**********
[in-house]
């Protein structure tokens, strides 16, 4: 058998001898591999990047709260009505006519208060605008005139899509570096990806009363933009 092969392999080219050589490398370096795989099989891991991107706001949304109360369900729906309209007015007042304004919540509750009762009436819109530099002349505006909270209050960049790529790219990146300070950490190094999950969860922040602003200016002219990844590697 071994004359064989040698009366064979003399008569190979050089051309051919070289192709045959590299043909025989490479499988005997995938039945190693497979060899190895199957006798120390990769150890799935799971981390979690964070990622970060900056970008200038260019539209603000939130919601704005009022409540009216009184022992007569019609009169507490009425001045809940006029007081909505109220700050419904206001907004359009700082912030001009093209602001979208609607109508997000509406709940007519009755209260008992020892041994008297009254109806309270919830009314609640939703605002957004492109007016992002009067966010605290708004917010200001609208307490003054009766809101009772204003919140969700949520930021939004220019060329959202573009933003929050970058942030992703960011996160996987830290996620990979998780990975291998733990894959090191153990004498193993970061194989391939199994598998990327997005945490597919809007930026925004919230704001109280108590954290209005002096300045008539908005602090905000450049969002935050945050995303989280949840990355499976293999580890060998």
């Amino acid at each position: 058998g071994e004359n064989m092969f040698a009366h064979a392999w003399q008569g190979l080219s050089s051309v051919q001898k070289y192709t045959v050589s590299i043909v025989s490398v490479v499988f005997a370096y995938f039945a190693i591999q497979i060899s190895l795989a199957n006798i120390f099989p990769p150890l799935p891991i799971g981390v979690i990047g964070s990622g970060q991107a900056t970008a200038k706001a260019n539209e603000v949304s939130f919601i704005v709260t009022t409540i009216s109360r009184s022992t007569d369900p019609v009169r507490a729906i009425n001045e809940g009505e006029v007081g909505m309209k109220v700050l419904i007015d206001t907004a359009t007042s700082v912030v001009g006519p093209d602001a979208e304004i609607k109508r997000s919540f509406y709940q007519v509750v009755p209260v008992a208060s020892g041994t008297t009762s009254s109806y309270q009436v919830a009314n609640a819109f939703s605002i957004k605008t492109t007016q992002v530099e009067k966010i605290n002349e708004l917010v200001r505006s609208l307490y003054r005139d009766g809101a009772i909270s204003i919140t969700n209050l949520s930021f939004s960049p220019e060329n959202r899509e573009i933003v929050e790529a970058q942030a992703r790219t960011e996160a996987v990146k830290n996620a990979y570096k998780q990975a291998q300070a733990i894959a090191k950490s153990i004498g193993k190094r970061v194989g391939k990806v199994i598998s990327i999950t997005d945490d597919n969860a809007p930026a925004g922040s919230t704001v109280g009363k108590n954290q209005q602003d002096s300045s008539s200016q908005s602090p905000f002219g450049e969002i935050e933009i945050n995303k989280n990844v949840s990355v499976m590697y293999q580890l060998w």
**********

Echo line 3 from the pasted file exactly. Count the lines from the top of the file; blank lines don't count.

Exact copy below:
């Amino acid at each position: 058998g071994e004359n064989m092969f040698a009366h064979a392999w003399q008569g190979l080219s050089s051309v051919q001898k070289y192709t045959v050589s590299i043909v025989s490398v490479v499988f005997a370096y995938f039945a190693i591999q497979i060899s190895l795989a199957n006798i120390f099989p990769p150890l799935p891991i799971g981390v979690i990047g964070s990622g970060q991107a900056t970008a200038k706001a260019n539209e603000v949304s939130f919601i704005v709260t009022t409540i009216s109360r009184s022992t007569d369900p019609v009169r507490a729906i009425n001045e809940g009505e006029v007081g909505m309209k109220v700050l419904i007015d206001t907004a359009t007042s700082v912030v001009g006519p093209d602001a979208e304004i609607k109508r997000s919540f509406y709940q007519v509750v009755p209260v008992a208060s020892g041994t008297t009762s009254s109806y309270q009436v919830a009314n609640a819109f939703s605002i957004k605008t492109t007016q992002v530099e009067k966010i605290n002349e708004l917010v200001r505006s609208l307490y003054r005139d009766g809101a009772i909270s204003i919140t969700n209050l949520s930021f939004s960049p220019e060329n959202r899509e573009i933003v929050e790529a970058q942030a992703r790219t960011e996160a996987v990146k830290n996620a990979y570096k998780q990975a291998q300070a733990i894959a090191k950490s153990i004498g193993k190094r970061v194989g391939k990806v199994i598998s990327i999950t997005d945490d597919n969860a809007p930026a925004g922040s919230t704001v109280g009363k108590n954290q209005q602003d002096s300045s008539s200016q908005s602090p905000f002219g450049e969002i935050e933009i945050n995303k989280n990844v949840s990355v499976m590697y293999q580890l060998w």